The Garden Museum-Lambeth

Finally, I made it to The Garden Museum.  I’ve tried on previous visits to London, but something always conspired to keep me away.  When it was first opened, it was only open for certain months of the year and I always went at the wrong time.  The museum is located on the south bank of the Thames, next to Lambeth Palace and opposite Tate Britain.  It’s about a half mile from The Imperial War Museum, so we walked.  We needed this after the utter horror and sadness of, not only all of the war machines of death, but the Holocaust exhibition there.

The garden is my therapy and it’s where I find myself after any very emotional state that I may find myself in, so I suggested this at the end of our visit to the war museum.  It’s a small museum and there is a fee here, £5.00 for adults and well worth the price if this is where your interests lie.

I will quote The Garden Museum’s website to tell you how the museum came about, “The Museum was set up in 1977 in order to rescue from demolition the abandoned ancient church of St Mary’s which is the burial place of John Tradescant (c1570 – 1638), the first great gardener and plant-hunter in British history. His magnificent and enigmatic tomb is the centrepiece of a knot garden planted with the flowers which grew in his London garden four centuries ago.”

It’s really a lovely church and when you first walk in you get the feeling that this is a very special place.  Compared to so many other museums I’ve visited in London, this is on a smaller scale, but it doesn’t feel small at all.  It’s light and airy and the displays are attractive and easy to see.  There is gorgeous artwork and drawings of garden design and old garden tools.  My favorite display was the actual antique garden tools.  They are hung in lighted cases that make it easy to see them, and there are many drawings and paintings  of the tools being used.

It has about 6000 objects covering about 400 years of British gardening.  It’s kind of amazing that this has been amassed only the last three decades and continues to grow.  I had to ask Neil why, in our vacation photos,  we have at least 20  from the war museum and none from the garden museum.  The answer to that is because he had possession of the camera!

There is also a great gift shop here and I got my friend a really nice pair of secuteurs for her upcoming birthday.  I bought myself a wooden dibble and a little device to make seedling pots from newpaper.  Very useful.  There were so many beautiful arty postcards that I bought about eight of them to either frame or give as gifts.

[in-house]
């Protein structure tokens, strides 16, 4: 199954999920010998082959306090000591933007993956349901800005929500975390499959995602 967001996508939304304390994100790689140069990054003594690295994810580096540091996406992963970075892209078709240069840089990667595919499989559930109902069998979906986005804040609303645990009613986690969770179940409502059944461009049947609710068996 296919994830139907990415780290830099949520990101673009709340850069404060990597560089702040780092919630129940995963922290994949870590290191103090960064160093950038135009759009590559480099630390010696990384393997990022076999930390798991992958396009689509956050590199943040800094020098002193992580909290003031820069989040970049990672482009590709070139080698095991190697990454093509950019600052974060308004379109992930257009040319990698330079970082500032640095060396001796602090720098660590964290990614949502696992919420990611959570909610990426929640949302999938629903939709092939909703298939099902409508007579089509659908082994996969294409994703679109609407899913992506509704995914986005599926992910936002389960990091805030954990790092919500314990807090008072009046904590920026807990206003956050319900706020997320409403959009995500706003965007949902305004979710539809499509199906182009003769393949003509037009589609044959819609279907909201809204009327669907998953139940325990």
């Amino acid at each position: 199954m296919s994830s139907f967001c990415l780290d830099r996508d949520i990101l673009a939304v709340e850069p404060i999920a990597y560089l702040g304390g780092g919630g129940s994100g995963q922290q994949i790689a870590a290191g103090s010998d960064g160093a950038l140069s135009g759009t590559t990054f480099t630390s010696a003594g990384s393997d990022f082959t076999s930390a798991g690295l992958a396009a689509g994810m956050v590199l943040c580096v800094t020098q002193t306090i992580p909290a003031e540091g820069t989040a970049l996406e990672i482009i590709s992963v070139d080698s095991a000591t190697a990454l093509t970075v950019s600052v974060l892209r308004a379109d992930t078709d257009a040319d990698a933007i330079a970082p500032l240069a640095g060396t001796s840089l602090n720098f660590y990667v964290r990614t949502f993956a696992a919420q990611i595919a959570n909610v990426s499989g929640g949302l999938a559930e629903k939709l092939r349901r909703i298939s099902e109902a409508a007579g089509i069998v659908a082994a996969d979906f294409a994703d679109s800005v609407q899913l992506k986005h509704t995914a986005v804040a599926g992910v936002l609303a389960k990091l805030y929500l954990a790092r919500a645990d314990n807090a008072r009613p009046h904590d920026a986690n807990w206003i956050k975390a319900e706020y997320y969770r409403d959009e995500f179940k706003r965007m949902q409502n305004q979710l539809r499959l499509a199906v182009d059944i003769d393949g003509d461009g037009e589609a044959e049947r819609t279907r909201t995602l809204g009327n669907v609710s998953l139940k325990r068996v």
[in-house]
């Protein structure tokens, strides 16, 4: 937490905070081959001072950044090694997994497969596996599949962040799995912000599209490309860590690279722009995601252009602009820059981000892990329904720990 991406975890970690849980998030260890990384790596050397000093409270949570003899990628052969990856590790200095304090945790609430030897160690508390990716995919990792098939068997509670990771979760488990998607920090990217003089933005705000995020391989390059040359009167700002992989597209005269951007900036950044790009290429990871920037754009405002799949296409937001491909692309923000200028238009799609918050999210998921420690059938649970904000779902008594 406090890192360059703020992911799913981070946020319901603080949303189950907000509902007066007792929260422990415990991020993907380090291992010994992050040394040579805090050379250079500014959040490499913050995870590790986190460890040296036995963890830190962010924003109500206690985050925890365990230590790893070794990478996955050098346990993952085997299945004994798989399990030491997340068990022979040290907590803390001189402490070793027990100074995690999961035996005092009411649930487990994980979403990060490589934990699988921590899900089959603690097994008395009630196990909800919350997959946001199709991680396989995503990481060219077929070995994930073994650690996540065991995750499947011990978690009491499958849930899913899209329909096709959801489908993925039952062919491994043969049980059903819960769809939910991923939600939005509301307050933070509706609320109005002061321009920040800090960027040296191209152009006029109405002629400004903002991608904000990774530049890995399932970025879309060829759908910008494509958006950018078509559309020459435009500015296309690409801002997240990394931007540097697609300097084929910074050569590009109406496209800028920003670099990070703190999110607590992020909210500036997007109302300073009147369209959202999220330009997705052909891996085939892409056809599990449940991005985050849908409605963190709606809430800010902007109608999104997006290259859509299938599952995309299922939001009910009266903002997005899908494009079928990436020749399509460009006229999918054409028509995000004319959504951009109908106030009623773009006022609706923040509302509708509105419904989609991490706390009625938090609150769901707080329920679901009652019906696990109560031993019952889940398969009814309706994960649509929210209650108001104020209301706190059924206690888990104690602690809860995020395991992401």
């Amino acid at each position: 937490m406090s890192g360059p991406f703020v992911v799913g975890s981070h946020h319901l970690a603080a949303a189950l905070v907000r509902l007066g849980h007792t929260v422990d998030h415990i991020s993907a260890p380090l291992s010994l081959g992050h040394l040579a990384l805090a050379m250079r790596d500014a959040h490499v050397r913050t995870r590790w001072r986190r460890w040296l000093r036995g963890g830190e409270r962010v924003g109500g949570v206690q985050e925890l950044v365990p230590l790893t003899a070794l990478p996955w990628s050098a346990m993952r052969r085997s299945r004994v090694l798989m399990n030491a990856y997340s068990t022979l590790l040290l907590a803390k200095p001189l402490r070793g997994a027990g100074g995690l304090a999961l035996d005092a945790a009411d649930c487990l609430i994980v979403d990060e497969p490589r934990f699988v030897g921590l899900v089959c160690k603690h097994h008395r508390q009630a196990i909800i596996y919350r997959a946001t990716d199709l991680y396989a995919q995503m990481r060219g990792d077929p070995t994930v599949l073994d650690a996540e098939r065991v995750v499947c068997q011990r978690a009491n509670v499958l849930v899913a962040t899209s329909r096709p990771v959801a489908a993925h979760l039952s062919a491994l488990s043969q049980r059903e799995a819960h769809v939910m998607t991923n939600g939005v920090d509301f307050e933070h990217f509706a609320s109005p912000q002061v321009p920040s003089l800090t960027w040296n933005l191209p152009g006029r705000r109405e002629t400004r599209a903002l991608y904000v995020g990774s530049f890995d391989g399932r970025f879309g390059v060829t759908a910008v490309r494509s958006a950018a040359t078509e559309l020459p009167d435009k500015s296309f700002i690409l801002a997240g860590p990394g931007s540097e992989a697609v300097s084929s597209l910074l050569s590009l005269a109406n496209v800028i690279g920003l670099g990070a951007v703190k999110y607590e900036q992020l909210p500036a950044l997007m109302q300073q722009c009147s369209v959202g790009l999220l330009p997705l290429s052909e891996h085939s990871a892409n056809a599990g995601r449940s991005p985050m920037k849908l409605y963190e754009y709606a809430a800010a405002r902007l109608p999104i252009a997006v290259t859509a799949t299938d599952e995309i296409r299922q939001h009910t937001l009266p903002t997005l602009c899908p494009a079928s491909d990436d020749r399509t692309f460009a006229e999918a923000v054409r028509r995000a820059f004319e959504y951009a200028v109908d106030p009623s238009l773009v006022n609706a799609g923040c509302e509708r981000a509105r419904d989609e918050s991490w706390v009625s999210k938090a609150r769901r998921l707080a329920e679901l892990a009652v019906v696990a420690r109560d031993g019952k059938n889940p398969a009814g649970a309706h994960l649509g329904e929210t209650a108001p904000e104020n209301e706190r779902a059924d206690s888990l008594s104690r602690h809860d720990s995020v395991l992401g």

The Garden Cafe looked very good with lots of fresh produce and soups.  There is a lovely place to eat in the knot garden and the sign says freshly baked cakes and seasonal tarts.  We didn’t eat at the cafe because of timing, but on our next trip I will plan the better part of a day for the museum and of course lunch.

We both loved the garden and walked around in wonder at some of the plants on display there.  The climate is similar to ours here in the Pacific Northwest, yet they had blooming Oleanders!  This is a plant that is everywhere is Southern California, but I’ve never seen it up north.   This a churchyard after all and besides the tomb of John Tradescant, Captain Bligh, depicted in the famous film “Mutiny on the Bounty” is buried here.  Most American’s only know him from the movie and Charles Laughton’s version of a rather horrible ship’s captain.   His actual history is very different from what is portrayed in film.  Here is the text from his tomb:

It’s worth reading the history of this hero of the English navy.  Neil and I were sympathetic when we read not only his epitaph, but his wife, Elizabeth who died in 1812,  as well as their twin sons, William and Henry, aged one day.  Also, an inscription to William Bligh Barker, a grandson, who died in 1805.

Wandering through the church yard and garden you see a lot of normal signs of garden work.  There are volunteers here working to keep the garden in shape.

We noticed a layered device with a spout on it with the label “the wormery”.    Of course I had to know how it works.  The volunteer was very helpful and opened it up to show us the layers, where they put kitchen waste and the end result as the worms turn it into compost and liquid fertilizer to use in the garden.  My own composting process works pretty well, so I don’t think I will be buying one for my garden.  It’s a great idea and one that can be made many different ways to benefit your own garden.

This is what a museum should be: attractive, interesting, educating, historical, and this is exactly what The Garden Museum does.

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